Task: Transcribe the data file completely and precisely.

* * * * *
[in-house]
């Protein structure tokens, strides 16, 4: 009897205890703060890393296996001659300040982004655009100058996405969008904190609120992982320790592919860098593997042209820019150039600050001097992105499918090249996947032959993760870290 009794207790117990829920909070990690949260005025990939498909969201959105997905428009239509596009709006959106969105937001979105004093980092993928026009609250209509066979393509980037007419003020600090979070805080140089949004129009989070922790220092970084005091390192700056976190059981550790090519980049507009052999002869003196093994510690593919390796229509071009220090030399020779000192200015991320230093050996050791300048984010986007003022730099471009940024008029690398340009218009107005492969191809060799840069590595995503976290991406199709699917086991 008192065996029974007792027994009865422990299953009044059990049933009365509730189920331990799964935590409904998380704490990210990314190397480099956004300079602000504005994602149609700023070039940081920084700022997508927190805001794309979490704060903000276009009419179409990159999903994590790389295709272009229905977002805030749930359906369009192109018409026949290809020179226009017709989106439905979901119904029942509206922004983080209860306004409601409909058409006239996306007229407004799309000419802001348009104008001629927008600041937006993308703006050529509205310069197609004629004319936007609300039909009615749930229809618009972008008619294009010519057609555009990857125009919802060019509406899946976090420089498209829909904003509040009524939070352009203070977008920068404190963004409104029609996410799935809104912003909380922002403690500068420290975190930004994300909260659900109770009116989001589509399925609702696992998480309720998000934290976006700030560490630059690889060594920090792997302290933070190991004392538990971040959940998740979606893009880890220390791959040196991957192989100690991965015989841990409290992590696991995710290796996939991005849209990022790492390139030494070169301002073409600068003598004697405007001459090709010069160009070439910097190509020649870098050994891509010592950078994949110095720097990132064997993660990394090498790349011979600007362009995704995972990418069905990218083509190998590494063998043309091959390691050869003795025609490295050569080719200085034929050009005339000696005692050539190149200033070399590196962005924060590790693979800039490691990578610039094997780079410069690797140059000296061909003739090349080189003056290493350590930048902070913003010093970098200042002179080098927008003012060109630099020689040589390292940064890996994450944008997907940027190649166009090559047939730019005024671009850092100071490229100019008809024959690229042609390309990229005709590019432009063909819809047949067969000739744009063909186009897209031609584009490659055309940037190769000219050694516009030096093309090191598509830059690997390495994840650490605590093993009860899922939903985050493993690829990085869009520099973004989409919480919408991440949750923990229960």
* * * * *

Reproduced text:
[in-house]
């Protein structure tokens, strides 16, 4: 009897205890703060890393296996001659300040982004655009100058996405969008904190609120992982320790592919860098593997042209820019150039600050001097992105499918090249996947032959993760870290 009794207790117990829920909070990690949260005025990939498909969201959105997905428009239509596009709006959106969105937001979105004093980092993928026009609250209509066979393509980037007419003020600090979070805080140089949004129009989070922790220092970084005091390192700056976190059981550790090519980049507009052999002869003196093994510690593919390796229509071009220090030399020779000192200015991320230093050996050791300048984010986007003022730099471009940024008029690398340009218009107005492969191809060799840069590595995503976290991406199709699917086991 008192065996029974007792027994009865422990299953009044059990049933009365509730189920331990799964935590409904998380704490990210990314190397480099956004300079602000504005994602149609700023070039940081920084700022997508927190805001794309979490704060903000276009009419179409990159999903994590790389295709272009229905977002805030749930359906369009192109018409026949290809020179226009017709989106439905979901119904029942509206922004983080209860306004409601409909058409006239996306007229407004799309000419802001348009104008001629927008600041937006993308703006050529509205310069197609004629004319936007609300039909009615749930229809618009972008008619294009010519057609555009990857125009919802060019509406899946976090420089498209829909904003509040009524939070352009203070977008920068404190963004409104029609996410799935809104912003909380922002403690500068420290975190930004994300909260659900109770009116989001589509399925609702696992998480309720998000934290976006700030560490630059690889060594920090792997302290933070190991004392538990971040959940998740979606893009880890220390791959040196991957192989100690991965015989841990409290992590696991995710290796996939991005849209990022790492390139030494070169301002073409600068003598004697405007001459090709010069160009070439910097190509020649870098050994891509010592950078994949110095720097990132064997993660990394090498790349011979600007362009995704995972990418069905990218083509190998590494063998043309091959390691050869003795025609490295050569080719200085034929050009005339000696005692050539190149200033070399590196962005924060590790693979800039490691990578610039094997780079410069690797140059000296061909003739090349080189003056290493350590930048902070913003010093970098200042002179080098927008003012060109630099020689040589390292940064890996994450944008997907940027190649166009090559047939730019005024671009850092100071490229100019008809024959690229042609390309990229005709590019432009063909819809047949067969000739744009063909186009897209031609584009490659055309940037190769000219050694516009030096093309090191598509830059690997390495994840650490605590093993009860899922939903985050493993690829990085869009520099973004989409919480919408991440949750923990229960």